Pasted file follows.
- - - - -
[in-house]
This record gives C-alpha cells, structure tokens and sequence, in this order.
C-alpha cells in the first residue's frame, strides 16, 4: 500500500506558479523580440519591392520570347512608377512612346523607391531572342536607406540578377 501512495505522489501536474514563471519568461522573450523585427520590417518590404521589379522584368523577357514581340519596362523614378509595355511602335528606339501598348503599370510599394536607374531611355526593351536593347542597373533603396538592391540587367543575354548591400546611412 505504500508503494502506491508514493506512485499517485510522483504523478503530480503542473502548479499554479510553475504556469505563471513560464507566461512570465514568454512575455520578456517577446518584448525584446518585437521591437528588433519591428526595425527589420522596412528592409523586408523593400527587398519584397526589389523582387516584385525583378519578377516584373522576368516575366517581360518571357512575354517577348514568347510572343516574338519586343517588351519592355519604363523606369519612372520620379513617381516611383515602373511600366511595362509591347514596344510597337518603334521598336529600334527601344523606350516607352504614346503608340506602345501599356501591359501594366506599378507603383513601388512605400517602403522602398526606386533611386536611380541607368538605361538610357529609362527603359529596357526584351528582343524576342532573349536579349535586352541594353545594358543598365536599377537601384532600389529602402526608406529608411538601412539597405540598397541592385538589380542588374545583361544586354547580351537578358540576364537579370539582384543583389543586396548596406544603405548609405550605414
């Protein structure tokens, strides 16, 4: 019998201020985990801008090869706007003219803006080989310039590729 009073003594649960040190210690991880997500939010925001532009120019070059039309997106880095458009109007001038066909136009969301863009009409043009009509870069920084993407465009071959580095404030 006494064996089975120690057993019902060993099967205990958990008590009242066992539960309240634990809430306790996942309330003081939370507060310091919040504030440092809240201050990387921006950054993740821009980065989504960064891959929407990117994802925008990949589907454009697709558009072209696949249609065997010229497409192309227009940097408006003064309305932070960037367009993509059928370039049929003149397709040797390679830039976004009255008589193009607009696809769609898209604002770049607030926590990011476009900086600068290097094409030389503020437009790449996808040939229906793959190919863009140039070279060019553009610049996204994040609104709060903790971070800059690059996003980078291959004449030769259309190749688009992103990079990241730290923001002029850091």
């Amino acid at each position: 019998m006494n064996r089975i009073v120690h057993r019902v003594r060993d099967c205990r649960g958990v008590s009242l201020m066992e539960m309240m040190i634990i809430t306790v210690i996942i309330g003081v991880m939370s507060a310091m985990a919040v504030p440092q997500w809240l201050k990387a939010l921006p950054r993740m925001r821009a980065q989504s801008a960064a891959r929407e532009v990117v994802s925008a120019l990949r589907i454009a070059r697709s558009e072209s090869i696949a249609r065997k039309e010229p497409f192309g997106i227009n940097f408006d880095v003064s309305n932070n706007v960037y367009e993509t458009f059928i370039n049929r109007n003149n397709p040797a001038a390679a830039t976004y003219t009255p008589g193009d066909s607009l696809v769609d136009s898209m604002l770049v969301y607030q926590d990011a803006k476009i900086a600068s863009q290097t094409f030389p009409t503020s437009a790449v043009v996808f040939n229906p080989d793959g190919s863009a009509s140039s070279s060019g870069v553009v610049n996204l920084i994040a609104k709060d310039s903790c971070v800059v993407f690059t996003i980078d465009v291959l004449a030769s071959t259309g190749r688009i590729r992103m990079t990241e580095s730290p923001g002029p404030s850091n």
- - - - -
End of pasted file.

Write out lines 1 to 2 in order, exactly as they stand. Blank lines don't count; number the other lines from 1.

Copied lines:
[in-house]
This record gives C-alpha cells, structure tokens and sequence, in this order.